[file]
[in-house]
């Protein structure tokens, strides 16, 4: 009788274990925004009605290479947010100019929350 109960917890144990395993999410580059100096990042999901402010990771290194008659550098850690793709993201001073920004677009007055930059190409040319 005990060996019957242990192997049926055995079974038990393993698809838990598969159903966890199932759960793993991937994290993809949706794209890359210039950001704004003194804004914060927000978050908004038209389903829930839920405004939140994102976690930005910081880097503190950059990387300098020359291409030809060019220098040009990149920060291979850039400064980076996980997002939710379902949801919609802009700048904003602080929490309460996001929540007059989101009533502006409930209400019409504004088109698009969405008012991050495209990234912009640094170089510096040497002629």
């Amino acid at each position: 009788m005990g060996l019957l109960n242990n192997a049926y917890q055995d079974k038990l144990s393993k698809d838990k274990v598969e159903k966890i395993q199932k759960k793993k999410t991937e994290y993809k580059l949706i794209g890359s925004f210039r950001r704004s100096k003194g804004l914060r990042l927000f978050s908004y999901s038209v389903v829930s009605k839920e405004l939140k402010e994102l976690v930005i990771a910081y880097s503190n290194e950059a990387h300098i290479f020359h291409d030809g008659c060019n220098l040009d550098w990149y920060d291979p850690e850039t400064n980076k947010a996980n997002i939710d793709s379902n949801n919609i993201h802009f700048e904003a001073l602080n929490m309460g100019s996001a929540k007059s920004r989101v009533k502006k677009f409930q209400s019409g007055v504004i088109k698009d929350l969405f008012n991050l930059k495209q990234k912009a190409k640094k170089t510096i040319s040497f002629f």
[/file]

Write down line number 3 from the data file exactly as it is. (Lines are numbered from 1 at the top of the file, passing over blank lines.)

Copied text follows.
């Amino acid at each position: 009788m005990g060996l019957l109960n242990n192997a049926y917890q055995d079974k038990l144990s393993k698809d838990k274990v598969e159903k966890i395993q199932k759960k793993k999410t991937e994290y993809k580059l949706i794209g890359s925004f210039r950001r704004s100096k003194g804004l914060r990042l927000f978050s908004y999901s038209v389903v829930s009605k839920e405004l939140k402010e994102l976690v930005i990771a910081y880097s503190n290194e950059a990387h300098i290479f020359h291409d030809g008659c060019n220098l040009d550098w990149y920060d291979p850690e850039t400064n980076k947010a996980n997002i939710d793709s379902n949801n919609i993201h802009f700048e904003a001073l602080n929490m309460g100019s996001a929540k007059s920004r989101v009533k502006k677009f409930q209400s019409g007055v504004i088109k698009d929350l969405f008012n991050l930059k495209q990234k912009a190409k640094k170089t510096i040319s040497f002629f």